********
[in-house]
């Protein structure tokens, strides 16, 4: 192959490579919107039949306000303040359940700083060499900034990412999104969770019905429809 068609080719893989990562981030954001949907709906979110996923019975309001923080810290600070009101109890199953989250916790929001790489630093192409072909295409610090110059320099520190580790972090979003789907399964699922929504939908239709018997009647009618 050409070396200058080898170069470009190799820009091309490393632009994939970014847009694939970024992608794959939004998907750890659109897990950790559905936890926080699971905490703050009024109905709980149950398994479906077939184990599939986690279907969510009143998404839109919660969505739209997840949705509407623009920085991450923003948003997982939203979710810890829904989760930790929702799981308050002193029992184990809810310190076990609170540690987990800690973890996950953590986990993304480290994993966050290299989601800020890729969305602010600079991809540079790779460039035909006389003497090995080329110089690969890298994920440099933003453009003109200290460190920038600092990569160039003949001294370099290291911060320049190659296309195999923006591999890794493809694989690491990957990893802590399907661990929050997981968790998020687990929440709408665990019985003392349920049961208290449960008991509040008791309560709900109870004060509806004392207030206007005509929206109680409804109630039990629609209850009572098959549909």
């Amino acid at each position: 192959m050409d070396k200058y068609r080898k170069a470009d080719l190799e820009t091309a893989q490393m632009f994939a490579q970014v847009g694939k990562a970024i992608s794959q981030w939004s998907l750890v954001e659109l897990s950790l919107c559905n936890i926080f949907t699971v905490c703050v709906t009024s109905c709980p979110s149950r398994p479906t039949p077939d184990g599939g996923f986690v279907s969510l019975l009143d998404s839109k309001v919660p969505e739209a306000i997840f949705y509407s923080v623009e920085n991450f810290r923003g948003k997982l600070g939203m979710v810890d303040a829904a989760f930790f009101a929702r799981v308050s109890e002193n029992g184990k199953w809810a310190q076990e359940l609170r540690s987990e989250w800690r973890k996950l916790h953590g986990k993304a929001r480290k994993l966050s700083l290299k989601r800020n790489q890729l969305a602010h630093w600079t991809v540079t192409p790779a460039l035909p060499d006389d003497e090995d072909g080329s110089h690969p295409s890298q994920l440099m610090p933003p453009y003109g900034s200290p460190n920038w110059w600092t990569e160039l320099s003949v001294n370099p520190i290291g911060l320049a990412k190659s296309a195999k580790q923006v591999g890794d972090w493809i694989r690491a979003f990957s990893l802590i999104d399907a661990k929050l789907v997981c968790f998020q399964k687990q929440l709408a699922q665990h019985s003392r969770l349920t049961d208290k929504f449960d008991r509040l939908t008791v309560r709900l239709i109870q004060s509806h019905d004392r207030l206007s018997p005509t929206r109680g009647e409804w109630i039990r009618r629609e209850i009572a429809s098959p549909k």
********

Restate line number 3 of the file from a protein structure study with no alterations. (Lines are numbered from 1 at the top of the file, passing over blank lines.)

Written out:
């Amino acid at each position: 192959m050409d070396k200058y068609r080898k170069a470009d080719l190799e820009t091309a893989q490393m632009f994939a490579q970014v847009g694939k990562a970024i992608s794959q981030w939004s998907l750890v954001e659109l897990s950790l919107c559905n936890i926080f949907t699971v905490c703050v709906t009024s109905c709980p979110s149950r398994p479906t039949p077939d184990g599939g996923f986690v279907s969510l019975l009143d998404s839109k309001v919660p969505e739209a306000i997840f949705y509407s923080v623009e920085n991450f810290r923003g948003k997982l600070g939203m979710v810890d303040a829904a989760f930790f009101a929702r799981v308050s109890e002193n029992g184990k199953w809810a310190q076990e359940l609170r540690s987990e989250w800690r973890k996950l916790h953590g986990k993304a929001r480290k994993l966050s700083l290299k989601r800020n790489q890729l969305a602010h630093w600079t991809v540079t192409p790779a460039l035909p060499d006389d003497e090995d072909g080329s110089h690969p295409s890298q994920l440099m610090p933003p453009y003109g900034s200290p460190n920038w110059w600092t990569e160039l320099s003949v001294n370099p520190i290291g911060l320049a990412k190659s296309a195999k580790q923006v591999g890794d972090w493809i694989r690491a979003f990957s990893l802590i999104d399907a661990k929050l789907v997981c968790f998020q399964k687990q929440l709408a699922q665990h019985s003392r969770l349920t049961d208290k929504f449960d008991r509040l939908t008791v309560r709900l239709i109870q004060s509806h019905d004392r207030l206007s018997p005509t929206r109680g009647e409804w109630i039990r009618r629609e209850i009572a429809s098959p549909k």